Time to press the red button. As they made their way down the road towards the site, arms and placards waved. It looked like quite a crowd for ten forty but then lots of them would have slept overnight at the farm.
Pru heard her name. It was nice to be welcome. As the bus rolled on past the gates it honked. So did the van behind, and from the next car a bare arm held up a thumb.
They’d only just arrived when Mia introduced Pru to a young woman who’d come alone and seemed shy. It was embarrassing being called a legend and having to say she just kept showing up. And she didn’t catch the name.
“Gem,” the girl repeated. Not a girl really but fragile-looking. She was older than Mia, who taught at a primary school – in Manchester, if Pru remembered rightly. “It’s good to be here at last.”
The music was loud today, its rhythm thudding fast, but Pru wasn’t going to complain about that. Gem looked all around her at the fence, with its banners tied on, its rainbow colours threaded through.
“Is it what you expected?”
“It’s bigger – the site, but the protest too. More creative, more fun.” She grimaced. “More police.”
“Most of them are human,” Pru told her, “with notable exceptions. My arm’s got quite a bruise.” She showed her. “Excuse the batwings!”
Gem winced. “The police should be serving the community, not proving free security for the frackers.”
“You tell them!” said Pru, but this Gem didn’t seem the type to cope with conflict. She had the look of someone who’d been on the receiving end of trouble.
“I hear you’re a great-nana?”
That had to be repeated after the bus had gone past. Nearly all the traffic seemed to be honking its support today. It gave Pru heart in spite of everything.
“I am. The youngest is eighteen months.”
When Gem asked to see a picture, her eagerness told Pru she was a mother herself. They both smiled at “Skye with an e.”
“That’s why you’re here.”
Gem nodded and her smile wavered.
“Has anyone offered you food? There’ll be vegan hot dogs in the shed. You look like you could do with some. And there’s always tea.” Pru glanced towards the urn and mugs.
“I have water, thanks.”
“Good thinking.” She looked through the fence at the site that used to be calm and green. “They’re getting ready. But for now we have the numbers to stop them.” She turned back to the young people dancing in spite of the heat. “I’m a bit creaky for lorry surfing myself.” She remembered the child, Skye with an e. “No need to get arrested though. No one will judge you here. We’re just glad when people come.”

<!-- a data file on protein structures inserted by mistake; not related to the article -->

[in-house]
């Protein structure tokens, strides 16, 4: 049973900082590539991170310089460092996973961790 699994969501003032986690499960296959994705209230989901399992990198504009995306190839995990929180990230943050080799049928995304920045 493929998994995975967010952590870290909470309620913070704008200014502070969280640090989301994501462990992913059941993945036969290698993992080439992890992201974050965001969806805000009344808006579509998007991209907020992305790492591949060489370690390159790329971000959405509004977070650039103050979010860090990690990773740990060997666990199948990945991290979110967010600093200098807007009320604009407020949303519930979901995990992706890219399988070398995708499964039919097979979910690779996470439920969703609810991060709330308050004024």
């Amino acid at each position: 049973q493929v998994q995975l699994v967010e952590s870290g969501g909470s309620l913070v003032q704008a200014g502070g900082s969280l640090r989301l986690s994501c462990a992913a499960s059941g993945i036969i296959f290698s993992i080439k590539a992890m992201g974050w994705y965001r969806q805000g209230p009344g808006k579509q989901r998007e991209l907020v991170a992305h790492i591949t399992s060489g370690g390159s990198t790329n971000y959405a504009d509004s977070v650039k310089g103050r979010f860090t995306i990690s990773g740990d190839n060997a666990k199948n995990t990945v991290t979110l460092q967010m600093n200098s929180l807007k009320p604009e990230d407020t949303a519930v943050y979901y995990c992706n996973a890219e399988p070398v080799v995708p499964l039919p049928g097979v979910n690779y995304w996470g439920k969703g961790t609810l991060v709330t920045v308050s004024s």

Someone took the microphone and the music was chopped. The speeches were going to start. Pru tapped the road with her stick. It was obvious Gem had a story she wasn’t going to tell anyone; she reminded Pru of herself before she met Tom: a bit awkward, prickly at times but soft as putty underneath. Straight in the old sense of the word.
It was hot already.
James wasn’t the only partner who hadn’t quite adjusted to his four-day-week. It always made Mondays a little strange but this morning he’d received one apology for contacting him on Friday and another for not checking with him. In both cases he said, “No problem”, because he hadn’t worked out yet whether he objected to the office butting in on his day off or enjoyed being needed in spite of it. James felt lucky. Fifty-five might be old enough to apply for a house in the retirement village near the golf course, but it was young enough to keep a respectable handicap – and, in the case of Evan, a semi-retired solicitor he sometimes outclassed, a girlfriend under thirty.
That lunchtime he probably wouldn’t have left the building, or eaten more than a bag of crisps, if it hadn’t been for Manda’s film, and Jacquie saying how touching it was to find it on Twitter and how impressed she was with Manda’s IT skills.
James told his PA that he avoided the whole worldwide web as much as possible, outside the context of work.
“Oh, you’ve not seen it? You should, James. Rob looks so full of life it’s hard to imagine… Three years!”
Jacquie had worked with him for twelve years and was a few years closer to sixty. She was also quite possibly closer to Manda than him. He remembered how upset she’d seemed at the funeral. In fairness to Manda he explained that he’d been told about the film, censoring the word warned.
“Just going out for lunch,” he added briskly. “I won’t be more than an hour but I might turn my phone off.”
Chapter Five will be posted on Friday 8th February at 5:30pm UK time.